Altering metabolite distribution at Xenopus cleavage stages affects left–right gene expression asymmetries

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Journal Article

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coco; dand5; foxj1; gastrocoel roof plate; pitx2; Xenopus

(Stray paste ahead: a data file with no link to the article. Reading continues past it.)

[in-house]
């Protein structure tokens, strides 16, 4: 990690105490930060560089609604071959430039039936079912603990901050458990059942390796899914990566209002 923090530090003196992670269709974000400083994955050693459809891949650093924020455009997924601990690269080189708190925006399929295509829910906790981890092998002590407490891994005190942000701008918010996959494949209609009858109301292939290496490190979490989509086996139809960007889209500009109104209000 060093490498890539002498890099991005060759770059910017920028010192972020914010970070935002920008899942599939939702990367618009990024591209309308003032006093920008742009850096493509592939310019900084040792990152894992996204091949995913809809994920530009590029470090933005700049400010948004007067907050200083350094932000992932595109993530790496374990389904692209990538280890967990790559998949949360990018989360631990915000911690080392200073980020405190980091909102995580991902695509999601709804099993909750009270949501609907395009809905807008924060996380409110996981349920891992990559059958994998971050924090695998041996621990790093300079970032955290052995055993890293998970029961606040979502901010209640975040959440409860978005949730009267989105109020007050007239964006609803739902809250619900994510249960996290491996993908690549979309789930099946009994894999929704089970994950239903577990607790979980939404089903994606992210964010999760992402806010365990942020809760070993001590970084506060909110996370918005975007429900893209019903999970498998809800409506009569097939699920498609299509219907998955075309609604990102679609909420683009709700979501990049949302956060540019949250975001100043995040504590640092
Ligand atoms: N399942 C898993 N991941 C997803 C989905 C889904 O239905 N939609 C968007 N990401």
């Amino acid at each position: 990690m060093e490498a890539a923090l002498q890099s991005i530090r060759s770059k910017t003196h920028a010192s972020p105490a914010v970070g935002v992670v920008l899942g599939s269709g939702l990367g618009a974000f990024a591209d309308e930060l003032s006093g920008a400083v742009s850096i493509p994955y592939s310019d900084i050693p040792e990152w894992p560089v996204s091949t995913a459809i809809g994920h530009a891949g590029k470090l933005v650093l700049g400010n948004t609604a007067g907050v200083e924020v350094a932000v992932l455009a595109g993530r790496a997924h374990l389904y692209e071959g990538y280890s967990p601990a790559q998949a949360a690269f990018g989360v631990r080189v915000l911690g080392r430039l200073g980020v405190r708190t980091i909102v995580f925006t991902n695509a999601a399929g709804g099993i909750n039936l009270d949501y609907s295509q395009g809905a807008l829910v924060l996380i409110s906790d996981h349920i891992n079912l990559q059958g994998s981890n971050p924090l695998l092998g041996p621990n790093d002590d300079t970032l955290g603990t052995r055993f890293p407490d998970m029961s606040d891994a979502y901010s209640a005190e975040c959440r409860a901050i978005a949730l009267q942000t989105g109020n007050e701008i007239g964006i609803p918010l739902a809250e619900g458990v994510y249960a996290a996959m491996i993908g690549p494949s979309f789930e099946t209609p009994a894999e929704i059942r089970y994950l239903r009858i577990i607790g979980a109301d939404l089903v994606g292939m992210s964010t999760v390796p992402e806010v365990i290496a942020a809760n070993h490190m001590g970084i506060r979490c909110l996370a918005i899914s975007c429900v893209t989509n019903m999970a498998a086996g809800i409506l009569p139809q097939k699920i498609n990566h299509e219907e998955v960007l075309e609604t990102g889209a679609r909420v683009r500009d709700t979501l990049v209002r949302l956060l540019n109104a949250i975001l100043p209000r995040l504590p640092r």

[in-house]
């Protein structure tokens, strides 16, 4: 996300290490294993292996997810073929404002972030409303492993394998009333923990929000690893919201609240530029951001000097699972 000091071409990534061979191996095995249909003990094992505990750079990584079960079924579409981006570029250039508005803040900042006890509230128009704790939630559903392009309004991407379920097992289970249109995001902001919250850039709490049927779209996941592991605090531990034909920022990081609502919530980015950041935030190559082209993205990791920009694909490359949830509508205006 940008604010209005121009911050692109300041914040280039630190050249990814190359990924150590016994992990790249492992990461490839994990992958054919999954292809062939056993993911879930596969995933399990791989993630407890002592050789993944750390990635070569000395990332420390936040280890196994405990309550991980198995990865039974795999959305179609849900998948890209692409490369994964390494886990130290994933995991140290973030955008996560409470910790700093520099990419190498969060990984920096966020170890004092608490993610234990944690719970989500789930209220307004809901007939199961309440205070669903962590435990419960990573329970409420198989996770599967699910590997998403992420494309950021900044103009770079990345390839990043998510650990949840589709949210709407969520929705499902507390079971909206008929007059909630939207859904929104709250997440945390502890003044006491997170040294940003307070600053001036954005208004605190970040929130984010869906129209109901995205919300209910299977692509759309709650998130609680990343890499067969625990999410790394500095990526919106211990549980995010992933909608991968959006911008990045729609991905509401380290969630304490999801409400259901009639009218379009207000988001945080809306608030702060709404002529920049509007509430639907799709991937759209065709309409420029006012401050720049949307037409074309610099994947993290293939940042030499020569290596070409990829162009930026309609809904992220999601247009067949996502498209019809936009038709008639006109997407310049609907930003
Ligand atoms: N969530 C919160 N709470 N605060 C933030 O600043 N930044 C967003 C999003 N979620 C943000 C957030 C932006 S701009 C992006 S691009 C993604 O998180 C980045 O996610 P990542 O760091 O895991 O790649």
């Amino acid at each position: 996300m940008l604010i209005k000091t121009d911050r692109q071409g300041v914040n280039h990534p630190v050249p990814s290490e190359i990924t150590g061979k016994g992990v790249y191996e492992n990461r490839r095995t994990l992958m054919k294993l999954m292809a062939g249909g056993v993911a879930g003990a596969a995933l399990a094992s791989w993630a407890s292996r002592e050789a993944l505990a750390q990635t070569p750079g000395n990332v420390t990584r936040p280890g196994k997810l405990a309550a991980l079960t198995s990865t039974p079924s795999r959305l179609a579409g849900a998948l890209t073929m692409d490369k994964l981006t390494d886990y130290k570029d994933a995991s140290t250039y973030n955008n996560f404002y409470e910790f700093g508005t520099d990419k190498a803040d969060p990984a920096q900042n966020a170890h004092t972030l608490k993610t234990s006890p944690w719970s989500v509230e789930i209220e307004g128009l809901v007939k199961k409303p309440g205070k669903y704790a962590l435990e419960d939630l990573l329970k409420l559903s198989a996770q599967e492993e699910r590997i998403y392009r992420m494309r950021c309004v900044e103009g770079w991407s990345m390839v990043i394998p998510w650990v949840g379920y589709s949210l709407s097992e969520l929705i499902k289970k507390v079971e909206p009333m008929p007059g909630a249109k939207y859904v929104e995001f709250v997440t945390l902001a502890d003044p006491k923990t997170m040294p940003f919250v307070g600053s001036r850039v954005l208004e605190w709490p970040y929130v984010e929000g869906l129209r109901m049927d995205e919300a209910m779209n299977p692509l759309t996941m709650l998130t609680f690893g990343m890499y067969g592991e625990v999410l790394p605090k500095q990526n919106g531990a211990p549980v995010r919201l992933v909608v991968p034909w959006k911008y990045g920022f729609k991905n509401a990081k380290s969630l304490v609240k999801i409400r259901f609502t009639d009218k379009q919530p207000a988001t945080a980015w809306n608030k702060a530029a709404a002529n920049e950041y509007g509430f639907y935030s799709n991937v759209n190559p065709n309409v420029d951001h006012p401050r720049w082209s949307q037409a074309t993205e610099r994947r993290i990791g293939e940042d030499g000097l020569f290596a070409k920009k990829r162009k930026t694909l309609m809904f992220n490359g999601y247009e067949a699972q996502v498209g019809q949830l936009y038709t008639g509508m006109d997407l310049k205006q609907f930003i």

The left–right (L–R) axis of most bilateral animals is established during gastrulation when a transient ciliated structure creates a directional flow of signaling molecules that establish asymmetric gene expression in the lateral plate mesoderm. However, in some animals, an earlier differential distribution of molecules and cell division patterns initiate or at least influence L–R patterning. Using single-cell high-resolution mass spectrometry, we previously reported a limited number of small molecule (metabolite) concentration differences between left and right dorsal-animal blastomeres of the eight-cell Xenopus embryo. Herein, we examined whether altering the distribution of some of these molecules influenced early events in L–R patterning. Using lineage tracing, we found that injecting right-enriched metabolites into the left cell caused its descendant cells to disperse in patterns that varied from those in control gastrulae; this did not occur when left-enriched metabolites were injected into the right cell. At later stages, injecting left-enriched metabolites into the right cell perturbed the expression of genes known to: (a) be required for the formation of the gastrocoel roof plate (foxj1); (b) lead to the asymmetric expression of Nodal (dand5/coco); or (c) result from asymmetrical nodal expression (pitx2). Despite these perturbations in gene expression, we did not observe heterotaxy in heart or gut looping at tadpole stages. These studies indicate that altering metabolite distribution at cleavage stages at the concentrations tested in this study impacts the earliest steps of L–R gene expression that then can be compensated for during organogenesis.